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Showing posts from June, 2011

Cyanotype: An Overview

As I explore a photographic process, I will post brief summaries of its essential technical elements. These summaries are not meant to be comprehensive or to substitute for books that deal in-depth with these processes. They are more field notes for myself and might be useful for a quick lookup while working with these processes. Remember that many of these alternative processes have been around for a century and a half and more and they have evolved considerably over that time. Remember, too, that these processes were not originally meant to be used with silver or even digitally printed negatives as most modern practitioners of alternative photo processes do. There are endless variations of formulas and techniques rather than one simple "right" method as my quick overview might imply to the superficial observer. But hopefully these summaries will serve as a quick reference or encourage you to read and explore further.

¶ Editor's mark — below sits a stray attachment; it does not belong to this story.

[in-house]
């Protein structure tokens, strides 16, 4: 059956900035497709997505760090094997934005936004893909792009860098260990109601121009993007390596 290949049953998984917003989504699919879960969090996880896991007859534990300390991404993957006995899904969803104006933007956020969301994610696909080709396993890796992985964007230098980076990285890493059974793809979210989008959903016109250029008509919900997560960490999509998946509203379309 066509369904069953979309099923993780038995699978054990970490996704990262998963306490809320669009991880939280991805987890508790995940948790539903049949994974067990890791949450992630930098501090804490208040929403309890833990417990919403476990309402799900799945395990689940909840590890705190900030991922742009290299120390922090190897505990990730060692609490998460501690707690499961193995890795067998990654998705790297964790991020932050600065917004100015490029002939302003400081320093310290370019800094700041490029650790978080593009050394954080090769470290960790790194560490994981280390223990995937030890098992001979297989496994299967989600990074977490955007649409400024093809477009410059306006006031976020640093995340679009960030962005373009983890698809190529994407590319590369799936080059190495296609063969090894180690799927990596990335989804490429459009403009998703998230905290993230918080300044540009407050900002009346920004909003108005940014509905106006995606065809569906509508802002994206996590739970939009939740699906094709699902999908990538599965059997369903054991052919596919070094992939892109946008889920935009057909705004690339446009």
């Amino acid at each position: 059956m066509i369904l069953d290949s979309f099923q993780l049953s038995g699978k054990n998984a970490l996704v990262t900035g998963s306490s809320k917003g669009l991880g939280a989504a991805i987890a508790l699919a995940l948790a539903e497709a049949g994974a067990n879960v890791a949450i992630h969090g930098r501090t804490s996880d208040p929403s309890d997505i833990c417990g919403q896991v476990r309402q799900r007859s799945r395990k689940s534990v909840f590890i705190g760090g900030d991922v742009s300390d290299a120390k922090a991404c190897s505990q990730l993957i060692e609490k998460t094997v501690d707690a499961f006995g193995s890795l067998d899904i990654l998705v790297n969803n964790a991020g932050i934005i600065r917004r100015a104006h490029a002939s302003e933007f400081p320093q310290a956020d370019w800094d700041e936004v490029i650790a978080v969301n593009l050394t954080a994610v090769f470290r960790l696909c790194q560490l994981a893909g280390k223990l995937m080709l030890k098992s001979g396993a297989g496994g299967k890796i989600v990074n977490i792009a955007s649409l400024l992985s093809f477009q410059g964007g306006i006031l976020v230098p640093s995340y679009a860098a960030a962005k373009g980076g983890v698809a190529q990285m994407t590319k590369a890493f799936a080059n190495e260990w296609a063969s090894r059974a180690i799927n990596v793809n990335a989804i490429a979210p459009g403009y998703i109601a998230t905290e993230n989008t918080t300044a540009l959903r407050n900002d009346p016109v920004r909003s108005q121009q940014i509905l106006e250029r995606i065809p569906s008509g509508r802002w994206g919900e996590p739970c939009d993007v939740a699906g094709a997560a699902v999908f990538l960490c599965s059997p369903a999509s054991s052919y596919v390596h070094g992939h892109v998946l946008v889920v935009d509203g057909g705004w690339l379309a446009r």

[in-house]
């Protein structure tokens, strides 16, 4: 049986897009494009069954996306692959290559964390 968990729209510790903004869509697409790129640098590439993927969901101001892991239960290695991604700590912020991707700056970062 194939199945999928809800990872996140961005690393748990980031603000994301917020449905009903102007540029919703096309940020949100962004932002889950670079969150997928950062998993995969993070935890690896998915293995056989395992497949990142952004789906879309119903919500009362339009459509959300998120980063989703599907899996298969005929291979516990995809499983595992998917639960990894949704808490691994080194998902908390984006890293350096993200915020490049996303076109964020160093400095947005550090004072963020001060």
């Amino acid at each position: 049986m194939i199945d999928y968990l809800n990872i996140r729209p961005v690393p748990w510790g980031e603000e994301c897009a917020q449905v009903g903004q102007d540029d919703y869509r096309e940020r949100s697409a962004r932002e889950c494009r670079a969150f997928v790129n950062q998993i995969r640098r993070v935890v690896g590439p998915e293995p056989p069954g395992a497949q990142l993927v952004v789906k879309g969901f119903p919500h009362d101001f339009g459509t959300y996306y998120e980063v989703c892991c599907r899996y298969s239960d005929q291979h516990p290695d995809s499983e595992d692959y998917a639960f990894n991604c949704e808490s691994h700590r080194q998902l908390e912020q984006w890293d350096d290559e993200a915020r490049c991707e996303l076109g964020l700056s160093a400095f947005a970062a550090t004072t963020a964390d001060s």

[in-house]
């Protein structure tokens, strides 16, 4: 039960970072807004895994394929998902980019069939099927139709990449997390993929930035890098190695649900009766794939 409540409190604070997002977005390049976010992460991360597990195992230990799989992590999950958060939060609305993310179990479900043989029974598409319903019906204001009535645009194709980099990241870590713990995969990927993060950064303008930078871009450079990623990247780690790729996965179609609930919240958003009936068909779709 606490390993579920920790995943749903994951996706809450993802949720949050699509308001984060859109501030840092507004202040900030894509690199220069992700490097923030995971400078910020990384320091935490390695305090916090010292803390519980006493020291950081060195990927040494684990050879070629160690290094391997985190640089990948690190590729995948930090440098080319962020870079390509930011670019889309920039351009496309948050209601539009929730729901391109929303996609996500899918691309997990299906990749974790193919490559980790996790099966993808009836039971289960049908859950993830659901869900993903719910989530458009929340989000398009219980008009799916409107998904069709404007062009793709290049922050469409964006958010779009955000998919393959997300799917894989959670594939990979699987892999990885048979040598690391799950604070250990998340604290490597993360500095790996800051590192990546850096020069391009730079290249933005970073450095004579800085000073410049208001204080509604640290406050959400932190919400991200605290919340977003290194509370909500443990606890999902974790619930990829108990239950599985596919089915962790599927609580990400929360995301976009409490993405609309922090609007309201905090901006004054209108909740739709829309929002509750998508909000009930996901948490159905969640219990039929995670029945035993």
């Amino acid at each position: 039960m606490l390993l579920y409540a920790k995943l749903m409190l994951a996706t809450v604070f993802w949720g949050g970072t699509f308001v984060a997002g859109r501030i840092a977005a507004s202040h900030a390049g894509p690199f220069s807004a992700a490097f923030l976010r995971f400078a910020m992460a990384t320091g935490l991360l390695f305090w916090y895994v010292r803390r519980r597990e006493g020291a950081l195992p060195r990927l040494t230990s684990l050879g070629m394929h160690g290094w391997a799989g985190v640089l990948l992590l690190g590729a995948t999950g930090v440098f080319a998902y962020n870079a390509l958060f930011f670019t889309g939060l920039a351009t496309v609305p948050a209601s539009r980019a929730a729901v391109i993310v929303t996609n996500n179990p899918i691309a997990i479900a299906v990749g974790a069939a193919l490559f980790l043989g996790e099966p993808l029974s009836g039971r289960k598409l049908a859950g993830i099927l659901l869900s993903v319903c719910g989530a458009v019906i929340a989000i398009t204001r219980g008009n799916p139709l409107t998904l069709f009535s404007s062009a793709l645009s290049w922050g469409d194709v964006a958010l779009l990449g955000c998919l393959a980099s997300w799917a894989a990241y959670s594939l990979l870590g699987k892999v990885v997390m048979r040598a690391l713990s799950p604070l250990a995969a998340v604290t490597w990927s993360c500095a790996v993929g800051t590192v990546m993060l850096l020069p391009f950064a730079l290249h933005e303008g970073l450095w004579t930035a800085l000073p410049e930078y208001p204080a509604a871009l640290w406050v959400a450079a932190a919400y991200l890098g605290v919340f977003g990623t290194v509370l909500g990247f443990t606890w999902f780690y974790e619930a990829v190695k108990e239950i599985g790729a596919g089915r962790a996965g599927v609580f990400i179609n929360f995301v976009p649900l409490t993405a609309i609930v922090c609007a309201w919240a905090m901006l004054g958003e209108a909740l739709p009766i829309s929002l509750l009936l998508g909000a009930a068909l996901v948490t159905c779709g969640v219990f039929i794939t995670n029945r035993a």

History: The Cyanotype was first described by Sir John H…

The Keepers of Light: Book Review

This book takes its subtitle - "A History and Working Guide to Early Photographic Processes" - quite seriously. It is as much a history of early photography as it is a practical guide to early processes. So, while most handbooks for these processes have a bit of history included for 'background' as a matter of course, Crawford dedicates the major chunk of the book to a detailed, sustained and quite insightful history of early photography. The practical guide to these processes is quite competent but it is almost an afterthought after the exhilarating tour-de-force of the first section of the book on the development of photography from its earliest days to well into the age of the silver gelatin print in the first half of the twentieth century.

I have always found most histories of photography to be quite tedious. They usually read like a long list of dates and developments and brief backgrounds of the persons associated with them. This approach is akin to history as…